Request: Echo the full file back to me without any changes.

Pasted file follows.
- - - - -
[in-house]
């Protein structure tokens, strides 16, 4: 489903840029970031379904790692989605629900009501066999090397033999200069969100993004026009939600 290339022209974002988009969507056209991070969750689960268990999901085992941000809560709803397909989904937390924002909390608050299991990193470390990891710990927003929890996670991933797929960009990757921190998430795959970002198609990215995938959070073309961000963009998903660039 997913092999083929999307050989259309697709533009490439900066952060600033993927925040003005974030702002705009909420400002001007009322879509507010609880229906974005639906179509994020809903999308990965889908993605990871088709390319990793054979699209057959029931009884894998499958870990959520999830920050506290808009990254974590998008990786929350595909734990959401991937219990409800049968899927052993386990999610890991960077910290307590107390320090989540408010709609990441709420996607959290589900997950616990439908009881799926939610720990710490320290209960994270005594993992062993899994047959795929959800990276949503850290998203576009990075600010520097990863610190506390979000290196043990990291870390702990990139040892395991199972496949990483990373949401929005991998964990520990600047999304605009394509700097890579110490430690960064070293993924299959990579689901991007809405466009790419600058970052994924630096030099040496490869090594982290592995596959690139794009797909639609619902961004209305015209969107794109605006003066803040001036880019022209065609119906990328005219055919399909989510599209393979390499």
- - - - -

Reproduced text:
[in-house]
């Protein structure tokens, strides 16, 4: 489903840029970031379904790692989605629900009501066999090397033999200069969100993004026009939600 290339022209974002988009969507056209991070969750689960268990999901085992941000809560709803397909989904937390924002909390608050299991990193470390990891710990927003929890996670991933797929960009990757921190998430795959970002198609990215995938959070073309961000963009998903660039 997913092999083929999307050989259309697709533009490439900066952060600033993927925040003005974030702002705009909420400002001007009322879509507010609880229906974005639906179509994020809903999308990965889908993605990871088709390319990793054979699209057959029931009884894998499958870990959520999830920050506290808009990254974590998008990786929350595909734990959401991937219990409800049968899927052993386990999610890991960077910290307590107390320090989540408010709609990441709420996607959290589900997950616990439908009881799926939610720990710490320290209960994270005594993992062993899994047959795929959800990276949503850290998203576009990075600010520097990863610190506390979000290196043990990291870390702990990139040892395991199972496949990483990373949401929005991998964990520990600047999304605009394509700097890579110490430690960064070293993924299959990579689901991007809405466009790419600058970052994924630096030099040496490869090594982290592995596959690139794009797909639609619902961004209305015209969107794109605006003066803040001036880019022209065609119906990328005219055919399909989510599209393979390499």